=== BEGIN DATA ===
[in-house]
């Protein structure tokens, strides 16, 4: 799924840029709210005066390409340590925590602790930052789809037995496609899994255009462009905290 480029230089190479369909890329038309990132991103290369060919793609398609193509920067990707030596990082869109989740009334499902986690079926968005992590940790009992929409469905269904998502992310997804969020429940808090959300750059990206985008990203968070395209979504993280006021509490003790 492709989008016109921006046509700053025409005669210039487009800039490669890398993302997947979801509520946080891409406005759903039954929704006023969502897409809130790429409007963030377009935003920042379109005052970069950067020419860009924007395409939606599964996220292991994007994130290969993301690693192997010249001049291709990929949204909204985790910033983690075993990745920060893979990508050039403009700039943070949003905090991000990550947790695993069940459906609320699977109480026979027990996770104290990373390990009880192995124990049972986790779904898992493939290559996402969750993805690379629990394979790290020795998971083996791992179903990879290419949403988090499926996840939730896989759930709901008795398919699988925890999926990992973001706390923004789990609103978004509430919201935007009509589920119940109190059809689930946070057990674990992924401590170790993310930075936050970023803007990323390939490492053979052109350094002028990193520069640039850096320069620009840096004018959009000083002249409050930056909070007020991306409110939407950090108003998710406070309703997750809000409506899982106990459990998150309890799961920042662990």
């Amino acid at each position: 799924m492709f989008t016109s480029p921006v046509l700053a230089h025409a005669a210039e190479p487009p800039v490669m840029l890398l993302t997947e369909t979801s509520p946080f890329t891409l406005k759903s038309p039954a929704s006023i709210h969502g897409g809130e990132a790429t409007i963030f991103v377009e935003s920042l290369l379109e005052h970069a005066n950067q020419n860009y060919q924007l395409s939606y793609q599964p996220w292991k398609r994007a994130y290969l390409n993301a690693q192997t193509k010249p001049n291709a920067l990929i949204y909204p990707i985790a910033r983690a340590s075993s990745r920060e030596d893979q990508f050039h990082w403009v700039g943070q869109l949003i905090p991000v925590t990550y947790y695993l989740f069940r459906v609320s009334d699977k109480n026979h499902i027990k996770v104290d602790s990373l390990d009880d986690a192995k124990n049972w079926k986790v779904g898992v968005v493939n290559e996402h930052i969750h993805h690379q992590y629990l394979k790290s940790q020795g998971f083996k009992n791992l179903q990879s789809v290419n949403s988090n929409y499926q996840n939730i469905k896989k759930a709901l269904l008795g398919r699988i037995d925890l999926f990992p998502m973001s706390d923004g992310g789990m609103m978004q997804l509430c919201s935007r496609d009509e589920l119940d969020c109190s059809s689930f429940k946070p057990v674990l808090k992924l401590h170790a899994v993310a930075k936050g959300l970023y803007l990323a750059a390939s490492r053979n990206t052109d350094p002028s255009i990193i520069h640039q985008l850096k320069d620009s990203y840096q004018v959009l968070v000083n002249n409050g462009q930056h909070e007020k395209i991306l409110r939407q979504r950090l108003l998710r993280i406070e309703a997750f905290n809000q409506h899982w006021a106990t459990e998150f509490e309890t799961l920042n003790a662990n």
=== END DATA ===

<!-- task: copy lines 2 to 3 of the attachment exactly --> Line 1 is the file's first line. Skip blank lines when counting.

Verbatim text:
């Protein structure tokens, strides 16, 4: 799924840029709210005066390409340590925590602790930052789809037995496609899994255009462009905290 480029230089190479369909890329038309990132991103290369060919793609398609193509920067990707030596990082869109989740009334499902986690079926968005992590940790009992929409469905269904998502992310997804969020429940808090959300750059990206985008990203968070395209979504993280006021509490003790 492709989008016109921006046509700053025409005669210039487009800039490669890398993302997947979801509520946080891409406005759903039954929704006023969502897409809130790429409007963030377009935003920042379109005052970069950067020419860009924007395409939606599964996220292991994007994130290969993301690693192997010249001049291709990929949204909204985790910033983690075993990745920060893979990508050039403009700039943070949003905090991000990550947790695993069940459906609320699977109480026979027990996770104290990373390990009880192995124990049972986790779904898992493939290559996402969750993805690379629990394979790290020795998971083996791992179903990879290419949403988090499926996840939730896989759930709901008795398919699988925890999926990992973001706390923004789990609103978004509430919201935007009509589920119940109190059809689930946070057990674990992924401590170790993310930075936050970023803007990323390939490492053979052109350094002028990193520069640039850096320069620009840096004018959009000083002249409050930056909070007020991306409110939407950090108003998710406070309703997750809000409506899982106990459990998150309890799961920042662990």
């Amino acid at each position: 799924m492709f989008t016109s480029p921006v046509l700053a230089h025409a005669a210039e190479p487009p800039v490669m840029l890398l993302t997947e369909t979801s509520p946080f890329t891409l406005k759903s038309p039954a929704s006023i709210h969502g897409g809130e990132a790429t409007i963030f991103v377009e935003s920042l290369l379109e005052h970069a005066n950067q020419n860009y060919q924007l395409s939606y793609q599964p996220w292991k398609r994007a994130y290969l390409n993301a690693q192997t193509k010249p001049n291709a920067l990929i949204y909204p990707i985790a910033r983690a340590s075993s990745r920060e030596d893979q990508f050039h990082w403009v700039g943070q869109l949003i905090p991000v925590t990550y947790y695993l989740f069940r459906v609320s009334d699977k109480n026979h499902i027990k996770v104290d602790s990373l390990d009880d986690a192995k124990n049972w079926k986790v779904g898992v968005v493939n290559e996402h930052i969750h993805h690379q992590y629990l394979k790290s940790q020795g998971f083996k009992n791992l179903q990879s789809v290419n949403s988090n929409y499926q996840n939730i469905k896989k759930a709901l269904l008795g398919r699988i037995d925890l999926f990992p998502m973001s706390d923004g992310g789990m609103m978004q997804l509430c919201s935007r496609d009509e589920l119940d969020c109190s059809s689930f429940k946070p057990v674990l808090k992924l401590h170790a899994v993310a930075k936050g959300l970023y803007l990323a750059a390939s490492r053979n990206t052109d350094p002028s255009i990193i520069h640039q985008l850096k320069d620009s990203y840096q004018v959009l968070v000083n002249n409050g462009q930056h909070e007020k395209i991306l409110r939407q979504r950090l108003l998710r993280i406070e309703a997750f905290n809000q409506h899982w006021a106990t459990e998150f509490e309890t799961l920042n003790a662990n």